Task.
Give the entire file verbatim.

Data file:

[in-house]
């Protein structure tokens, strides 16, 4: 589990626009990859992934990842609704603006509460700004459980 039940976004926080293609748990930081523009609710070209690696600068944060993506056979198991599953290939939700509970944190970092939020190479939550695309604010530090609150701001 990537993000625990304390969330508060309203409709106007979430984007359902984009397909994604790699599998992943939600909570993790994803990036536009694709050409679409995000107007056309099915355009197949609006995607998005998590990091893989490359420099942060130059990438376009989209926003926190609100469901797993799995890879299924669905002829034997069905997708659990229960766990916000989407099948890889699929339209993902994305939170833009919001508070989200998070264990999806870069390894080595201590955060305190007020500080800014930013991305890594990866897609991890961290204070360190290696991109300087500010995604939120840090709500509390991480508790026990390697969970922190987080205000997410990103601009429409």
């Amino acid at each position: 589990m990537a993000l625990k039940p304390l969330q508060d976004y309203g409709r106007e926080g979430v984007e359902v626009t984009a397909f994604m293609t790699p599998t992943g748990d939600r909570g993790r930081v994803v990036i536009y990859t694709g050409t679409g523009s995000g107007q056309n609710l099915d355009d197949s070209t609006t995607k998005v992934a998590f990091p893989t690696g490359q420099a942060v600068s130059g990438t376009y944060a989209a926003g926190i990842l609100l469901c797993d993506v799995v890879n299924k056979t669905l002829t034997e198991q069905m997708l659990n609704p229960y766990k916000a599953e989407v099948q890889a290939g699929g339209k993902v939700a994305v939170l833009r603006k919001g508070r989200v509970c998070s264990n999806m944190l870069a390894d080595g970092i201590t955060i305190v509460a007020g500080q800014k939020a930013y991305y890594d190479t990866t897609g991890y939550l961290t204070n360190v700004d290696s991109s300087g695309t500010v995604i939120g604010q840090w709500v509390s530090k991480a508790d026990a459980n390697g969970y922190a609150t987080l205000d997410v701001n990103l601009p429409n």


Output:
[in-house]
């Protein structure tokens, strides 16, 4: 589990626009990859992934990842609704603006509460700004459980 039940976004926080293609748990930081523009609710070209690696600068944060993506056979198991599953290939939700509970944190970092939020190479939550695309604010530090609150701001 990537993000625990304390969330508060309203409709106007979430984007359902984009397909994604790699599998992943939600909570993790994803990036536009694709050409679409995000107007056309099915355009197949609006995607998005998590990091893989490359420099942060130059990438376009989209926003926190609100469901797993799995890879299924669905002829034997069905997708659990229960766990916000989407099948890889699929339209993902994305939170833009919001508070989200998070264990999806870069390894080595201590955060305190007020500080800014930013991305890594990866897609991890961290204070360190290696991109300087500010995604939120840090709500509390991480508790026990390697969970922190987080205000997410990103601009429409």
């Amino acid at each position: 589990m990537a993000l625990k039940p304390l969330q508060d976004y309203g409709r106007e926080g979430v984007e359902v626009t984009a397909f994604m293609t790699p599998t992943g748990d939600r909570g993790r930081v994803v990036i536009y990859t694709g050409t679409g523009s995000g107007q056309n609710l099915d355009d197949s070209t609006t995607k998005v992934a998590f990091p893989t690696g490359q420099a942060v600068s130059g990438t376009y944060a989209a926003g926190i990842l609100l469901c797993d993506v799995v890879n299924k056979t669905l002829t034997e198991q069905m997708l659990n609704p229960y766990k916000a599953e989407v099948q890889a290939g699929g339209k993902v939700a994305v939170l833009r603006k919001g508070r989200v509970c998070s264990n999806m944190l870069a390894d080595g970092i201590t955060i305190v509460a007020g500080q800014k939020a930013y991305y890594d190479t990866t897609g991890y939550l961290t204070n360190v700004d290696s991109s300087g695309t500010v995604i939120g604010q840090w709500v509390s530090k991480a508790d026990a459980n390697g969970y922190a609150t987080l205000d997410v701001n990103l601009p429409n």